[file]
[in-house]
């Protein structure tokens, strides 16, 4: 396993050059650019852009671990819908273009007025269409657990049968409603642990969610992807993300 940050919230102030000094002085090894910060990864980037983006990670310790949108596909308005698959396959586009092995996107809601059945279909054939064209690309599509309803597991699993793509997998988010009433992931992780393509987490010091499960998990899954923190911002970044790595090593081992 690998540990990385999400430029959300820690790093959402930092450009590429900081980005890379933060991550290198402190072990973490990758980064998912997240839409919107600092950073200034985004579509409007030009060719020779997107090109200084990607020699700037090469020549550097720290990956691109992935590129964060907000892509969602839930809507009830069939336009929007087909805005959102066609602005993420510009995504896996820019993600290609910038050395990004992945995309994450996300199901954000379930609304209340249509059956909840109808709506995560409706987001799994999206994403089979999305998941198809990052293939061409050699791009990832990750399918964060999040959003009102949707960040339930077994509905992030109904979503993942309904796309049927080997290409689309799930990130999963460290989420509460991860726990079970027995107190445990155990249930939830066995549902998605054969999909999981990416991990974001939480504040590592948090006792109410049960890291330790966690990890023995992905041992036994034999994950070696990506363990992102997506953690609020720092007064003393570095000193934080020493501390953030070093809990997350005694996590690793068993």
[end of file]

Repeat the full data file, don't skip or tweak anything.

[in-house]
């Protein structure tokens, strides 16, 4: 396993050059650019852009671990819908273009007025269409657990049968409603642990969610992807993300 940050919230102030000094002085090894910060990864980037983006990670310790949108596909308005698959396959586009092995996107809601059945279909054939064209690309599509309803597991699993793509997998988010009433992931992780393509987490010091499960998990899954923190911002970044790595090593081992 690998540990990385999400430029959300820690790093959402930092450009590429900081980005890379933060991550290198402190072990973490990758980064998912997240839409919107600092950073200034985004579509409007030009060719020779997107090109200084990607020699700037090469020549550097720290990956691109992935590129964060907000892509969602839930809507009830069939336009929007087909805005959102066609602005993420510009995504896996820019993600290609910038050395990004992945995309994450996300199901954000379930609304209340249509059956909840109808709506995560409706987001799994999206994403089979999305998941198809990052293939061409050699791009990832990750399918964060999040959003009102949707960040339930077994509905992030109904979503993942309904796309049927080997290409689309799930990130999963460290989420509460991860726990079970027995107190445990155990249930939830066995549902998605054969999909999981990416991990974001939480504040590592948090006792109410049960890291330790966690990890023995992905041992036994034999994950070696990506363990992102997506953690609020720092007064003393570095000193934080020493501390953030070093809990997350005694996590690793068993």